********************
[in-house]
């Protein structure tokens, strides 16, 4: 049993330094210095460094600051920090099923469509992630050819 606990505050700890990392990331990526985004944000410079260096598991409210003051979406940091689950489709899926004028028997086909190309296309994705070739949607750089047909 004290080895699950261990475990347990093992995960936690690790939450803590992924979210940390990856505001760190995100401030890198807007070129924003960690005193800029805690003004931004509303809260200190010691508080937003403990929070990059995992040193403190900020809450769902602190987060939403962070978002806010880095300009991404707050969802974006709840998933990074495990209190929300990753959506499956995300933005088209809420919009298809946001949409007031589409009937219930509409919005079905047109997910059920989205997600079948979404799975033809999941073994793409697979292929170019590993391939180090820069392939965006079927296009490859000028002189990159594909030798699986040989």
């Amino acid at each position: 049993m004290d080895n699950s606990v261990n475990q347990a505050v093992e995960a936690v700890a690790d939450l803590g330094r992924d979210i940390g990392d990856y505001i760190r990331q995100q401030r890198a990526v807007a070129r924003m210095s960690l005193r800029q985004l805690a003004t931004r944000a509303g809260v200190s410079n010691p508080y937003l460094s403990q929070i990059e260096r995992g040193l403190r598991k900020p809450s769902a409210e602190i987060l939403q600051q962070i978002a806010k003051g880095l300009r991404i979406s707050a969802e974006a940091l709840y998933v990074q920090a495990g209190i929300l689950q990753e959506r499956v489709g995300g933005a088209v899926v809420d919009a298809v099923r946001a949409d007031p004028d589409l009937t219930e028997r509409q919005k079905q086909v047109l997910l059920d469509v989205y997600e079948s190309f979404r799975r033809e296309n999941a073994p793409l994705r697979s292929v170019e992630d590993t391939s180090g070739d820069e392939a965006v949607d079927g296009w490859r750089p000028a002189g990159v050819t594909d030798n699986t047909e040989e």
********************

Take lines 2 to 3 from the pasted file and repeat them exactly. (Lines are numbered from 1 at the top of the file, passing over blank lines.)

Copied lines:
């Protein structure tokens, strides 16, 4: 049993330094210095460094600051920090099923469509992630050819 606990505050700890990392990331990526985004944000410079260096598991409210003051979406940091689950489709899926004028028997086909190309296309994705070739949607750089047909 004290080895699950261990475990347990093992995960936690690790939450803590992924979210940390990856505001760190995100401030890198807007070129924003960690005193800029805690003004931004509303809260200190010691508080937003403990929070990059995992040193403190900020809450769902602190987060939403962070978002806010880095300009991404707050969802974006709840998933990074495990209190929300990753959506499956995300933005088209809420919009298809946001949409007031589409009937219930509409919005079905047109997910059920989205997600079948979404799975033809999941073994793409697979292929170019590993391939180090820069392939965006079927296009490859000028002189990159594909030798699986040989």
């Amino acid at each position: 049993m004290d080895n699950s606990v261990n475990q347990a505050v093992e995960a936690v700890a690790d939450l803590g330094r992924d979210i940390g990392d990856y505001i760190r990331q995100q401030r890198a990526v807007a070129r924003m210095s960690l005193r800029q985004l805690a003004t931004r944000a509303g809260v200190s410079n010691p508080y937003l460094s403990q929070i990059e260096r995992g040193l403190r598991k900020p809450s769902a409210e602190i987060l939403q600051q962070i978002a806010k003051g880095l300009r991404i979406s707050a969802e974006a940091l709840y998933v990074q920090a495990g209190i929300l689950q990753e959506r499956v489709g995300g933005a088209v899926v809420d919009a298809v099923r946001a949409d007031p004028d589409l009937t219930e028997r509409q919005k079905q086909v047109l997910l059920d469509v989205y997600e079948s190309f979404r799975r033809e296309n999941a073994p793409l994705r697979s292929v170019e992630d590993t391939s180090g070739d820069e392939a965006v949607d079927g296009w490859r750089p000028a002189g990159v050819t594909d030798n699986t047909e040989e």